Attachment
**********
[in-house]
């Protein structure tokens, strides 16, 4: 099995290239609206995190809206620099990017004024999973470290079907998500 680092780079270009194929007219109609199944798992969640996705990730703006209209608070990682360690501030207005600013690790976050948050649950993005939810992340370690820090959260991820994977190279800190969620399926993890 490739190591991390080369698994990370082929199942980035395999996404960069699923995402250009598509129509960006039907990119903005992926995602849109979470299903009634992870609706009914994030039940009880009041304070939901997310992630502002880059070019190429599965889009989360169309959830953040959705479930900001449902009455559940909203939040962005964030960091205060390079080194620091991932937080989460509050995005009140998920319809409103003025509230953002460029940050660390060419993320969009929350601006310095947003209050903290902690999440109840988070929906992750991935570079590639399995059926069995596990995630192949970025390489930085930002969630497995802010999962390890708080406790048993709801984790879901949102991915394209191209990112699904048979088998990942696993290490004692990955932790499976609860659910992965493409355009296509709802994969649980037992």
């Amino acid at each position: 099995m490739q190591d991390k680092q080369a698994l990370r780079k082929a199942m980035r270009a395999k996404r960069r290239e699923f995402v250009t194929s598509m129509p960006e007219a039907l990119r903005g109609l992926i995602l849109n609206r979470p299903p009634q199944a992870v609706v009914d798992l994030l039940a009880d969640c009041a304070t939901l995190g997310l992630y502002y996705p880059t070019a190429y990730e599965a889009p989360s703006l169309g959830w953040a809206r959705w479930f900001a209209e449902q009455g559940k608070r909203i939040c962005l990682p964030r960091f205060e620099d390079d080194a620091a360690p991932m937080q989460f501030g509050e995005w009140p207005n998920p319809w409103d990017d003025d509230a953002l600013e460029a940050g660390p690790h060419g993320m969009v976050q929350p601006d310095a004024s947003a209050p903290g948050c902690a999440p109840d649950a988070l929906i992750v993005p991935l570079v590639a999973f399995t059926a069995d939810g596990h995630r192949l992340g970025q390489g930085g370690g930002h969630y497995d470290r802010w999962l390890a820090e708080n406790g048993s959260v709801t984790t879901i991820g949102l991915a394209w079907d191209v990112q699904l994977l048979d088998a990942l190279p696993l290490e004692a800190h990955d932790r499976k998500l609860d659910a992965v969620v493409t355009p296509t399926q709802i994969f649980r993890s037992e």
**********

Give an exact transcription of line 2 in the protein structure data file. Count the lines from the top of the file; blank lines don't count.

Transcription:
């Protein structure tokens, strides 16, 4: 099995290239609206995190809206620099990017004024999973470290079907998500 680092780079270009194929007219109609199944798992969640996705990730703006209209608070990682360690501030207005600013690790976050948050649950993005939810992340370690820090959260991820994977190279800190969620399926993890 490739190591991390080369698994990370082929199942980035395999996404960069699923995402250009598509129509960006039907990119903005992926995602849109979470299903009634992870609706009914994030039940009880009041304070939901997310992630502002880059070019190429599965889009989360169309959830953040959705479930900001449902009455559940909203939040962005964030960091205060390079080194620091991932937080989460509050995005009140998920319809409103003025509230953002460029940050660390060419993320969009929350601006310095947003209050903290902690999440109840988070929906992750991935570079590639399995059926069995596990995630192949970025390489930085930002969630497995802010999962390890708080406790048993709801984790879901949102991915394209191209990112699904048979088998990942696993290490004692990955932790499976609860659910992965493409355009296509709802994969649980037992």